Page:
As suggested above, it looks like the city is excluding from its total all Atlantic Yards-related infrastructure spending that is not directly passed on to the developer.
When, in August 2008, the city provided an itemized list of capital and infrastructure projects that were part of the additional $105 million, the mayor's office said that the sum "represents capital projects to support infrastructure and other capital needs in the area, some of which are independent of, but in the area of the planned Atlantic Yards project."
As I wrote, most of those capital projects did not seem independent of Atlantic Yards .
What percentage is appropriate to assign? The New York City Independent Budget Office (IBO) tried to make an estimate. According to the IBO's September 2009 report:
When questioned at the time, the Bloomberg Administration explained that it was also counting infrastructure projects such as rebuilding and expanding water and sewer capacity and street upgrades at or near the site. In some cases these projects are needed in order to handle the demands on municipal infrastructure resulting from a project on the scale of Atlantic Yards. In other cases, there were infrastructure projects in the Atlantic Yards vicinity that would have been necessary sooner or later whether the project was built or not.That's still more than the $40 million or so the city counts in direct infrastructure subsidy right now.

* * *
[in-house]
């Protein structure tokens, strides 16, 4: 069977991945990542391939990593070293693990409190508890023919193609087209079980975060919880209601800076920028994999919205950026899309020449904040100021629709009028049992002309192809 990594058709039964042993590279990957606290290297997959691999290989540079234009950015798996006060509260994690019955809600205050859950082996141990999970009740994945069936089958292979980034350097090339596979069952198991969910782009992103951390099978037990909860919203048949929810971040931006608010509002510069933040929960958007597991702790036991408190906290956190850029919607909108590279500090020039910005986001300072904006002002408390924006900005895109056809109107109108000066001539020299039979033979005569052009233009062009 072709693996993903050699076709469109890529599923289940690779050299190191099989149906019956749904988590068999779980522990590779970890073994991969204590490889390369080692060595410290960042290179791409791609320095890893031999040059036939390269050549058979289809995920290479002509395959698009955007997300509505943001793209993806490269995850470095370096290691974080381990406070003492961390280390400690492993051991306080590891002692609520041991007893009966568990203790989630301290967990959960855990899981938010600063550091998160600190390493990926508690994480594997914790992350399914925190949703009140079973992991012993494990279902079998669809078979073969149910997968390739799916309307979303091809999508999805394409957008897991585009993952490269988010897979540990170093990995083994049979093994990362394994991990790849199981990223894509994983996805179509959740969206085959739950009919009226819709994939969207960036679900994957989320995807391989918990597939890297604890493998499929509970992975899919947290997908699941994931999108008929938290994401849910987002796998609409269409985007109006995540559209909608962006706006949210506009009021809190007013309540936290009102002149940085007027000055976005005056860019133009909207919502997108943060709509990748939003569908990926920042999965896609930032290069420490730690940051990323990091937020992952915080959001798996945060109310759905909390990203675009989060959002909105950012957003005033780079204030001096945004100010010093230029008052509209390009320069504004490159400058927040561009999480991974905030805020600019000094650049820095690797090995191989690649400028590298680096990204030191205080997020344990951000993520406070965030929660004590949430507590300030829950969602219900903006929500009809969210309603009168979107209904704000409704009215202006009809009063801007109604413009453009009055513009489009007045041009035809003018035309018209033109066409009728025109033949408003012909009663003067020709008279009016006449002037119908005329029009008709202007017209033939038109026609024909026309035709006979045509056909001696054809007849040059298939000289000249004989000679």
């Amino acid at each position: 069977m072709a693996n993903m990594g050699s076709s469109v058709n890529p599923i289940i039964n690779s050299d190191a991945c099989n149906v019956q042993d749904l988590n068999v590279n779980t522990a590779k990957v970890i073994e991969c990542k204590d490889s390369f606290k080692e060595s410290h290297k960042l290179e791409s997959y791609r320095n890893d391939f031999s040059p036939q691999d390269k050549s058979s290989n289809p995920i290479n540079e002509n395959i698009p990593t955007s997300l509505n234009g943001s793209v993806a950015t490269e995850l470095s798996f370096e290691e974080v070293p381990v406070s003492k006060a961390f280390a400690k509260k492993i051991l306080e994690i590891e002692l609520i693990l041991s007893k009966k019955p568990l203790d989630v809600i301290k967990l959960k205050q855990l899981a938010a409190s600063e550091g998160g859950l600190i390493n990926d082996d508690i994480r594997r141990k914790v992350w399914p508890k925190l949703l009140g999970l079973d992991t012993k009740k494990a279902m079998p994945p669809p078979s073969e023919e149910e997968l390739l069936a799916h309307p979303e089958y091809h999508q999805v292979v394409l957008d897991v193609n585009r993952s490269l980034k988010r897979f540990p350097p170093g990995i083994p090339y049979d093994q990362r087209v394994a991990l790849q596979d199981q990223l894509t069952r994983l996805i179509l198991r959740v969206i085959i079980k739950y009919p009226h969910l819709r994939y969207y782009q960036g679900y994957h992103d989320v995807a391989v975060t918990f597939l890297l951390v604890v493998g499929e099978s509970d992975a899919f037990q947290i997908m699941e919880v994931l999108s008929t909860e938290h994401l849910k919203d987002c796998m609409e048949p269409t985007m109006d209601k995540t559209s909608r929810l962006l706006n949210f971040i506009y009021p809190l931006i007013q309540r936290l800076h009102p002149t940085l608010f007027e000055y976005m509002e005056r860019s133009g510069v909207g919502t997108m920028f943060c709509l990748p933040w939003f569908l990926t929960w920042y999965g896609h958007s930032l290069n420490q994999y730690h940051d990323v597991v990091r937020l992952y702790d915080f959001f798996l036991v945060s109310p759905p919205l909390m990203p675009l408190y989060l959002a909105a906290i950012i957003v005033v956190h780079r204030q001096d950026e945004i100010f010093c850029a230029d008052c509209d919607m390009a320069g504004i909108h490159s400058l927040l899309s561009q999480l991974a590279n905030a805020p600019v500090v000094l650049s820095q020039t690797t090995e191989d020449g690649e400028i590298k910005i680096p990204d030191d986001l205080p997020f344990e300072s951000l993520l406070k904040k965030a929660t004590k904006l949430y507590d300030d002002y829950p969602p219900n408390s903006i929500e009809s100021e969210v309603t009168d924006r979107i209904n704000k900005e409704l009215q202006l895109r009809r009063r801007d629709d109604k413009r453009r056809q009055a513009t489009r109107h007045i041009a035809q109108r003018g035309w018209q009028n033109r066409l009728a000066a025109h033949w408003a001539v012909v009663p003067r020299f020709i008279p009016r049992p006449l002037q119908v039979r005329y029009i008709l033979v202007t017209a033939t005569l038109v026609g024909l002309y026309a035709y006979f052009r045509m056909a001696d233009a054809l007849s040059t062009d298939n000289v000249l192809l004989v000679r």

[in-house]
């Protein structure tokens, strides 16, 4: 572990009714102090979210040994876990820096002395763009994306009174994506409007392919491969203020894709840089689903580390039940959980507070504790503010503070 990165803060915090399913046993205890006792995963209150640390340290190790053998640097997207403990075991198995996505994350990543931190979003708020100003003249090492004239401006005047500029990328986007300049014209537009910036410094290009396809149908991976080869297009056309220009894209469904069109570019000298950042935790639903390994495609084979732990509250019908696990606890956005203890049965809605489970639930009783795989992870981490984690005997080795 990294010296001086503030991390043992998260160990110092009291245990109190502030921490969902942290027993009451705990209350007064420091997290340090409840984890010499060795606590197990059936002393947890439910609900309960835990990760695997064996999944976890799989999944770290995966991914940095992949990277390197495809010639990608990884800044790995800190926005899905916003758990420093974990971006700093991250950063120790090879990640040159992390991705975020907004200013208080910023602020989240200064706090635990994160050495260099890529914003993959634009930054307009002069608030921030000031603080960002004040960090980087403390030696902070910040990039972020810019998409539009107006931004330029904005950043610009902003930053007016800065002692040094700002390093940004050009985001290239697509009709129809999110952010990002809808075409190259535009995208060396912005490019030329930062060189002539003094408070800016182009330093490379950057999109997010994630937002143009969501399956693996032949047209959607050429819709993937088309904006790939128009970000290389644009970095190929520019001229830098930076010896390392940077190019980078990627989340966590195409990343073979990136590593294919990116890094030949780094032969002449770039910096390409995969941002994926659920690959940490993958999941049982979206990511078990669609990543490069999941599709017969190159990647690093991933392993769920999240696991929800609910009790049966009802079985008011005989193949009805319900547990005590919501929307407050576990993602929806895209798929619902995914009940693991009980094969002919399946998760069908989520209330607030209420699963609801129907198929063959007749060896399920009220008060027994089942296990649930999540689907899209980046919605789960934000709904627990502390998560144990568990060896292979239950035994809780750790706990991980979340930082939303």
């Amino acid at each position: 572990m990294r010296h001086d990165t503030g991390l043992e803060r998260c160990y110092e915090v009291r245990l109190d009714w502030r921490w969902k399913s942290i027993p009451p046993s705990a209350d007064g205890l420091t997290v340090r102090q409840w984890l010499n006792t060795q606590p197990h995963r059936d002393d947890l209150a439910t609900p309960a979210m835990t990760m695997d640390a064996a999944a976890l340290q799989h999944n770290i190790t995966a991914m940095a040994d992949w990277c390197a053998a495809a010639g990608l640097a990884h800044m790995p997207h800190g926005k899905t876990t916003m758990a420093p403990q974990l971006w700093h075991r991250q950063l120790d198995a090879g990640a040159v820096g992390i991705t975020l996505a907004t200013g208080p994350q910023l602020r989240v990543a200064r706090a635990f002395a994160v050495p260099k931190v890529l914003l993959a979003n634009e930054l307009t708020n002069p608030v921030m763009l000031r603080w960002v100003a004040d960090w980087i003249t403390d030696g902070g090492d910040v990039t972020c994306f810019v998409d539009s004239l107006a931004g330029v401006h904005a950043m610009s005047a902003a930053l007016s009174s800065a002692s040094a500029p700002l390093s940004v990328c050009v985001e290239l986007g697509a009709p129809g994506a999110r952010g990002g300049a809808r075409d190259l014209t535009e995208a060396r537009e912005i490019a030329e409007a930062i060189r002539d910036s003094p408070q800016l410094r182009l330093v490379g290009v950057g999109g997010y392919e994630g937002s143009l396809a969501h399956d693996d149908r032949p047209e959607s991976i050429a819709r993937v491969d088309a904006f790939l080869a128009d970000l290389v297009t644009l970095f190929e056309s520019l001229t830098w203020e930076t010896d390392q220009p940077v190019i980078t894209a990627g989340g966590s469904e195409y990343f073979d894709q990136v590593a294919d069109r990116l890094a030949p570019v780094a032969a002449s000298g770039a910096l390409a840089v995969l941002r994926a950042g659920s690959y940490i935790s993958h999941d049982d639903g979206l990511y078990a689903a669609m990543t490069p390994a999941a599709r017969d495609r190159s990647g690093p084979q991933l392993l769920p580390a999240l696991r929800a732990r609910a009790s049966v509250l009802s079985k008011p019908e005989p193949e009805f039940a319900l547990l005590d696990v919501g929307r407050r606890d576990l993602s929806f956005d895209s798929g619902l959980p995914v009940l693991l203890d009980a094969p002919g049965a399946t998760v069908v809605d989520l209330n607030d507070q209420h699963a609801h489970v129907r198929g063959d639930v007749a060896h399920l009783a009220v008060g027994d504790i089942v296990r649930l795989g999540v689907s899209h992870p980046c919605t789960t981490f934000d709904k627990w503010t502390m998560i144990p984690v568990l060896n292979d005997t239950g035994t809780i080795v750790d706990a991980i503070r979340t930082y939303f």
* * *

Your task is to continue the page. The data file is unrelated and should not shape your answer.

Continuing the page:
Because a portion of the additional $105 million in city capital contributions cited by the Mayor would likely have occurred in the absence of the project, IBO counts about half of this addition—$50 million—as part of the city’s capital contribution for the project.